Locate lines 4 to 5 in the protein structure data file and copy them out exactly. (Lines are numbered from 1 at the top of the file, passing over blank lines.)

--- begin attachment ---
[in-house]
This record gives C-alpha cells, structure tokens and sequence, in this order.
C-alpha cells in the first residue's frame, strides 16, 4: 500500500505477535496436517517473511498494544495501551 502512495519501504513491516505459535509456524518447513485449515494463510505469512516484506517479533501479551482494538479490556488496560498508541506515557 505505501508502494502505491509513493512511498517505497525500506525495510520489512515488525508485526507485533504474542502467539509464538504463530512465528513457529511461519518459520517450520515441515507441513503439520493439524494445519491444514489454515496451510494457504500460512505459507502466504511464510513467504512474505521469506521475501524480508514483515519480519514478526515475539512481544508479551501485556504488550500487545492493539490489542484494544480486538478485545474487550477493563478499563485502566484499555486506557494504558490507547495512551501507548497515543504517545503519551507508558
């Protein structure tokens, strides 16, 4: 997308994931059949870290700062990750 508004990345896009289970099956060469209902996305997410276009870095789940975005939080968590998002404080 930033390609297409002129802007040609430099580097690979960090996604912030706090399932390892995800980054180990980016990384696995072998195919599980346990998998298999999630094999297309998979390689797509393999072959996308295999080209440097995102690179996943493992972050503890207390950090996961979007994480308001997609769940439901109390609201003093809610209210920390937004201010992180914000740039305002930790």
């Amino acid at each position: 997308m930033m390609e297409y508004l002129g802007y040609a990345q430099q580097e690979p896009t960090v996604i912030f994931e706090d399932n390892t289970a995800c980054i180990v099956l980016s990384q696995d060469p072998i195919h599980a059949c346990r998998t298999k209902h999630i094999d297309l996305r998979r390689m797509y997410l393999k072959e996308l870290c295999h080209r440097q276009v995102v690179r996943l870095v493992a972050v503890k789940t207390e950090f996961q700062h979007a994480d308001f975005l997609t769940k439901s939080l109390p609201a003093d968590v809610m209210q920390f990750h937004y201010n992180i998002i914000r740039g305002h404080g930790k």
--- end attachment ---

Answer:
């Protein structure tokens, strides 16, 4: 997308994931059949870290700062990750 508004990345896009289970099956060469209902996305997410276009870095789940975005939080968590998002404080 930033390609297409002129802007040609430099580097690979960090996604912030706090399932390892995800980054180990980016990384696995072998195919599980346990998998298999999630094999297309998979390689797509393999072959996308295999080209440097995102690179996943493992972050503890207390950090996961979007994480308001997609769940439901109390609201003093809610209210920390937004201010992180914000740039305002930790």
């Amino acid at each position: 997308m930033m390609e297409y508004l002129g802007y040609a990345q430099q580097e690979p896009t960090v996604i912030f994931e706090d399932n390892t289970a995800c980054i180990v099956l980016s990384q696995d060469p072998i195919h599980a059949c346990r998998t298999k209902h999630i094999d297309l996305r998979r390689m797509y997410l393999k072959e996308l870290c295999h080209r440097q276009v995102v690179r996943l870095v493992a972050v503890k789940t207390e950090f996961q700062h979007a994480d308001f975005l997609t769940k439901s939080l109390p609201a003093d968590v809610m209210q920390f990750h937004y201010n992180i998002i914000r740039g305002h404080g930790k």